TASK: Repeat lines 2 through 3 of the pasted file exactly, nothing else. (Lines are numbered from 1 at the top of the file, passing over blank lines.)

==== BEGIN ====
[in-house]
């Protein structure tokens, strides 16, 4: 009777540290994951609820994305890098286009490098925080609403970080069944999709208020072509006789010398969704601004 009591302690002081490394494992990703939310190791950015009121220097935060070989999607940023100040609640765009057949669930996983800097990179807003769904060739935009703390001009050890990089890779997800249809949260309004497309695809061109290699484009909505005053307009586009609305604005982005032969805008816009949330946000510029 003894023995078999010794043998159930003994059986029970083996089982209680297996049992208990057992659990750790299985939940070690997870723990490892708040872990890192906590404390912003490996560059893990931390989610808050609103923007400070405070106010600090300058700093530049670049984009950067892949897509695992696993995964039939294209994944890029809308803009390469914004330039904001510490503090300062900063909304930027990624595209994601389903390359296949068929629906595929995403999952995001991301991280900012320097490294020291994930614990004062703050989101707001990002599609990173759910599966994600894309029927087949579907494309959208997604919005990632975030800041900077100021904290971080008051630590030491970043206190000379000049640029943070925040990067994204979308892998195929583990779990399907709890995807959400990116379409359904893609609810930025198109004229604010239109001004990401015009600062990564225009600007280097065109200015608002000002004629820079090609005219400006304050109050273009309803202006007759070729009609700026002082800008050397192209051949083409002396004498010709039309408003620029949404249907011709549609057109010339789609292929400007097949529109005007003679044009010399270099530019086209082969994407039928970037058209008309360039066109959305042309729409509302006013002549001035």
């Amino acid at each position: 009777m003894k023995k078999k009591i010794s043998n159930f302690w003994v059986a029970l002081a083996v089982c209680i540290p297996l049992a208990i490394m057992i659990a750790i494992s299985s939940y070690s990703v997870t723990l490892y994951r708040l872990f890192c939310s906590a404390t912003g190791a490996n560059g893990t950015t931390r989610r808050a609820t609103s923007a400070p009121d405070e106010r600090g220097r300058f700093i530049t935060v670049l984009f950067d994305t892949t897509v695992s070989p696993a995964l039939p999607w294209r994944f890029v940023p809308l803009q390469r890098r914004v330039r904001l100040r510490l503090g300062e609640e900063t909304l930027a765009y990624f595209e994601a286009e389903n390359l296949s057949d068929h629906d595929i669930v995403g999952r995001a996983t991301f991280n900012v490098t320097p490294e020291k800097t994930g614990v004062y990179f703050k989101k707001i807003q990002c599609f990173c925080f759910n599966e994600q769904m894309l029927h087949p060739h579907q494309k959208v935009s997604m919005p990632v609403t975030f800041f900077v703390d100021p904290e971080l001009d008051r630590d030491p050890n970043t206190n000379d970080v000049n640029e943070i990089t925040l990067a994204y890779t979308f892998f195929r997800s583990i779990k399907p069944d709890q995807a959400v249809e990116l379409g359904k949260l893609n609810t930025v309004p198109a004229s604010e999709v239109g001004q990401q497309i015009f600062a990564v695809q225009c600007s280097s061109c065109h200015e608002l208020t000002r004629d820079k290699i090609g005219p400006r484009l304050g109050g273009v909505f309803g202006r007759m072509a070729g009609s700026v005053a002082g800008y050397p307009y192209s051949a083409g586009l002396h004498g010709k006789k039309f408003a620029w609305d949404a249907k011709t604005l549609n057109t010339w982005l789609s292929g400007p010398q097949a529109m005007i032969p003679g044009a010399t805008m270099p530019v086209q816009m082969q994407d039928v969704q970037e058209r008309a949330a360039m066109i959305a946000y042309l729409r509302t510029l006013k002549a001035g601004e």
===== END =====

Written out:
């Protein structure tokens, strides 16, 4: 009777540290994951609820994305890098286009490098925080609403970080069944999709208020072509006789010398969704601004 009591302690002081490394494992990703939310190791950015009121220097935060070989999607940023100040609640765009057949669930996983800097990179807003769904060739935009703390001009050890990089890779997800249809949260309004497309695809061109290699484009909505005053307009586009609305604005982005032969805008816009949330946000510029 003894023995078999010794043998159930003994059986029970083996089982209680297996049992208990057992659990750790299985939940070690997870723990490892708040872990890192906590404390912003490996560059893990931390989610808050609103923007400070405070106010600090300058700093530049670049984009950067892949897509695992696993995964039939294209994944890029809308803009390469914004330039904001510490503090300062900063909304930027990624595209994601389903390359296949068929629906595929995403999952995001991301991280900012320097490294020291994930614990004062703050989101707001990002599609990173759910599966994600894309029927087949579907494309959208997604919005990632975030800041900077100021904290971080008051630590030491970043206190000379000049640029943070925040990067994204979308892998195929583990779990399907709890995807959400990116379409359904893609609810930025198109004229604010239109001004990401015009600062990564225009600007280097065109200015608002000002004629820079090609005219400006304050109050273009309803202006007759070729009609700026002082800008050397192209051949083409002396004498010709039309408003620029949404249907011709549609057109010339789609292929400007097949529109005007003679044009010399270099530019086209082969994407039928970037058209008309360039066109959305042309729409509302006013002549001035």
């Amino acid at each position: 009777m003894k023995k078999k009591i010794s043998n159930f302690w003994v059986a029970l002081a083996v089982c209680i540290p297996l049992a208990i490394m057992i659990a750790i494992s299985s939940y070690s990703v997870t723990l490892y994951r708040l872990f890192c939310s906590a404390t912003g190791a490996n560059g893990t950015t931390r989610r808050a609820t609103s923007a400070p009121d405070e106010r600090g220097r300058f700093i530049t935060v670049l984009f950067d994305t892949t897509v695992s070989p696993a995964l039939p999607w294209r994944f890029v940023p809308l803009q390469r890098r914004v330039r904001l100040r510490l503090g300062e609640e900063t909304l930027a765009y990624f595209e994601a286009e389903n390359l296949s057949d068929h629906d595929i669930v995403g999952r995001a996983t991301f991280n900012v490098t320097p490294e020291k800097t994930g614990v004062y990179f703050k989101k707001i807003q990002c599609f990173c925080f759910n599966e994600q769904m894309l029927h087949p060739h579907q494309k959208v935009s997604m919005p990632v609403t975030f800041f900077v703390d100021p904290e971080l001009d008051r630590d030491p050890n970043t206190n000379d970080v000049n640029e943070i990089t925040l990067a994204y890779t979308f892998f195929r997800s583990i779990k399907p069944d709890q995807a959400v249809e990116l379409g359904k949260l893609n609810t930025v309004p198109a004229s604010e999709v239109g001004q990401q497309i015009f600062a990564v695809q225009c600007s280097s061109c065109h200015e608002l208020t000002r004629d820079k290699i090609g005219p400006r484009l304050g109050g273009v909505f309803g202006r007759m072509a070729g009609s700026v005053a002082g800008y050397p307009y192209s051949a083409g586009l002396h004498g010709k006789k039309f408003a620029w609305d949404a249907k011709t604005l549609n057109t010339w982005l789609s292929g400007p010398q097949a529109m005007i032969p003679g044009a010399t805008m270099p530019v086209q816009m082969q994407d039928v969704q970037e058209r008309a949330a360039m066109i959305a946000y042309l729409r509302t510029l006013k002549a001035g601004e």